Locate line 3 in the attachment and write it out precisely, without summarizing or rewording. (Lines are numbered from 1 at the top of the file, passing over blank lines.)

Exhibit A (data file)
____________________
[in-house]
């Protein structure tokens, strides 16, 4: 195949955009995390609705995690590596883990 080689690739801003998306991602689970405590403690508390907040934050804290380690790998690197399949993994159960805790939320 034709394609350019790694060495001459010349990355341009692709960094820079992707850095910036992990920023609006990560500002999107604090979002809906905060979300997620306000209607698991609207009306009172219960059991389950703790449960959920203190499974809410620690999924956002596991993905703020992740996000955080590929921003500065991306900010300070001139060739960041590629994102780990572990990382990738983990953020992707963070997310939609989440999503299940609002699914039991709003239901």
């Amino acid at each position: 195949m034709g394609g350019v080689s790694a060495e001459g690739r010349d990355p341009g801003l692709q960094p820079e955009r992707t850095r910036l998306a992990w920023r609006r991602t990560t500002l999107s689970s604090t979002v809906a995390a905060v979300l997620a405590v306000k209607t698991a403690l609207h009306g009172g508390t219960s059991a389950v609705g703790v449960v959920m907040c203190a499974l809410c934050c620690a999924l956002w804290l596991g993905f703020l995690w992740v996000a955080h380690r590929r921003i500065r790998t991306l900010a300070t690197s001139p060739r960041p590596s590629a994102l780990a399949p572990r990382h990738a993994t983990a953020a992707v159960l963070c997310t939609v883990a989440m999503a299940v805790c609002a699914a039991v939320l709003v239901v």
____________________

């Amino acid at each position: 195949m034709g394609g350019v080689s790694a060495e001459g690739r010349d990355p341009g801003l692709q960094p820079e955009r992707t850095r910036l998306a992990w920023r609006r991602t990560t500002l999107s689970s604090t979002v809906a995390a905060v979300l997620a405590v306000k209607t698991a403690l609207h009306g009172g508390t219960s059991a389950v609705g703790v449960v959920m907040c203190a499974l809410c934050c620690a999924l956002w804290l596991g993905f703020l995690w992740v996000a955080h380690r590929r921003i500065r790998t991306l900010a300070t690197s001139p060739r960041p590596s590629a994102l780990a399949p572990r990382h990738a993994t983990a953020a992707v159960l963070c997310t939609v883990a989440m999503a299940v805790c609002a699914a039991v939320l709003v239901v």